I love to cook. If I could make a living by cooking, I’d do it. But two snags : I am not that great a cook (but I do alright), and the repertoire of things I know how to make isn’t that expansive. When I step into the kitchen to make something, I either just envision the final dish and add stuff as I go, or I meticulously follow a recipe to make the final product. I want to share a few of my sources for tried and true recipes:
I love this website because it compiles Heidi Swanson’s own recipes with those of so many other cookbooks (hence the name). I am willing to go to the mat for this: Heidi is a food genius! I don’t know how she churns out recipe after delicious recipe without an ounce of meat, fish, or poultry. (And I am by no means a vegetarian!) Her compilation of recipes focus on ‘natural, whole foods and ingredients’. I have yet to try something from her website that doesn’t turn out scrumdiddlyumptious. Her featured desserts make you do a double take with some of the ingredients she uses, but they always come out fabulous! And her website is not just about food, but also her travels and her photography. Awesome + Awesome + Awesome = Crazy Awesome!
Part of the popular Williams-Sonoma Savoring series, you will fall in love with this book even before you make a single recipe. The book is worthy based on its lush and vibrant photographs and mouth-watering descriptions alone. Julia Sahini writes about food the only way it should be done: with unrestrained passion and reminiscence of fond childhood memories. The recipes are easy to understand and easy to follow. The book is peppered with personal experiences and fun facts. Every recipe I’ve followed has turned out picture perfect and delicious. And for those who are curry shy, fear not: the spices give a mélange of flavors, yet are never overpowering.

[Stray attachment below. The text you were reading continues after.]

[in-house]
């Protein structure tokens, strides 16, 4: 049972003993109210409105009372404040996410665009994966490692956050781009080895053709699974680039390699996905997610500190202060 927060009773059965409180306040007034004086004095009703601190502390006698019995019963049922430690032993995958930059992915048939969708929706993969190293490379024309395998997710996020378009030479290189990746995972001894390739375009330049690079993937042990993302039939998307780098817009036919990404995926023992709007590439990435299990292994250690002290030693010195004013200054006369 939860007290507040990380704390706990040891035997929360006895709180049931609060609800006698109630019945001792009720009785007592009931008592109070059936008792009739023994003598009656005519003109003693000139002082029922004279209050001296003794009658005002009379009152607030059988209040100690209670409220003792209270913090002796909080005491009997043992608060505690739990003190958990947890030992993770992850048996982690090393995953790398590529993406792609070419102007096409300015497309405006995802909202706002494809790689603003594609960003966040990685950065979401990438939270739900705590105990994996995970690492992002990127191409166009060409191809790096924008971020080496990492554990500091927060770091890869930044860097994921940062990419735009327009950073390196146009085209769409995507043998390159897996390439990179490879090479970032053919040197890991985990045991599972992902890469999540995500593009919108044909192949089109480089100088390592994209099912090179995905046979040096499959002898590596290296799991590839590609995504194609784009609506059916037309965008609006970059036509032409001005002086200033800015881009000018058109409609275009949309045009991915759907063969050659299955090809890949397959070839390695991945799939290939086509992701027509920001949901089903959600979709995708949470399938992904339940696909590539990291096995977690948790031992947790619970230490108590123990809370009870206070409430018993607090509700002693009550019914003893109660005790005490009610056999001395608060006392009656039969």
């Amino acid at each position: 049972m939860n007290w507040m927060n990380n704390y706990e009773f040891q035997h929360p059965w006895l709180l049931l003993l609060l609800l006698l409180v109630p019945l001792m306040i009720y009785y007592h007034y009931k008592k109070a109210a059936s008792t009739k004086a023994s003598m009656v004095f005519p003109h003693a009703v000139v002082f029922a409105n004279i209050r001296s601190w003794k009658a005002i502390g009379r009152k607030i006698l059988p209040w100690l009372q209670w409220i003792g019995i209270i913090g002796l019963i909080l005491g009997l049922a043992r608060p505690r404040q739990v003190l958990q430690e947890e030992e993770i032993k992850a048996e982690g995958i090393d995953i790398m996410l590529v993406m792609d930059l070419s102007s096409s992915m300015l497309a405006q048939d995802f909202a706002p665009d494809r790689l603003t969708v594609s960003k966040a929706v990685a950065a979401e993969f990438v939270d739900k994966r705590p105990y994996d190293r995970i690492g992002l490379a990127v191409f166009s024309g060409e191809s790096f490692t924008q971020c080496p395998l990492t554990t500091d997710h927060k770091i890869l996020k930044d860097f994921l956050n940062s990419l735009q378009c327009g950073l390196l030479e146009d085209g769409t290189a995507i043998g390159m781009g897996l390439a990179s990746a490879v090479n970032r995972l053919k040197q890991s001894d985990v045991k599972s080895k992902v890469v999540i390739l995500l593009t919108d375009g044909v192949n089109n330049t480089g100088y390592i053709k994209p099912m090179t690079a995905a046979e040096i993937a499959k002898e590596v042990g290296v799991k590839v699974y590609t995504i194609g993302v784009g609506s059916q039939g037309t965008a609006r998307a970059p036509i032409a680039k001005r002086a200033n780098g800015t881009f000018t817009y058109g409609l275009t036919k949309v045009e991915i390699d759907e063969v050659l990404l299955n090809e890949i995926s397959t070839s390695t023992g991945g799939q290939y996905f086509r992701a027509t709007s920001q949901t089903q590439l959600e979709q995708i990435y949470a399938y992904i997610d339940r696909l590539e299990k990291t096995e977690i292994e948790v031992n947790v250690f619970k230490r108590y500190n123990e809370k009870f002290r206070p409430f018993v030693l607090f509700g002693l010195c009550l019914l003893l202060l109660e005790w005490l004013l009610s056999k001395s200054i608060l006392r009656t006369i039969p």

This book of Pakistani recipes includes classics such as mattar pulao (rice and peas), shalgam gosht (meat with turnips), and yakhni (meat broth). All the yummy offerings are the ultimate comfort food for this Pakistani girl: pulao with raita followed by zarda are the equivalent of pot roast, mashed potatoes and apple pie. The recipes are well thought out and easy to make. But what I love most: it’s a labor of love, the wife wrote the recipes, and the husband took the pictures in their house on their dining table, complete with white plastic doilies and silk flowers in the backdrop.
This quirky man’s recipes are fun and flavorful. His classic American dishes always hit the mark, and don’t be daunted by his rapid-fire pace and gizmos and gadgets, the recipes are quite easy. Plus, I like the fact that he proves that cooking doesn’t have to be all Martha Stewart-y (no disrespect, I like Martha) and still be really tasty.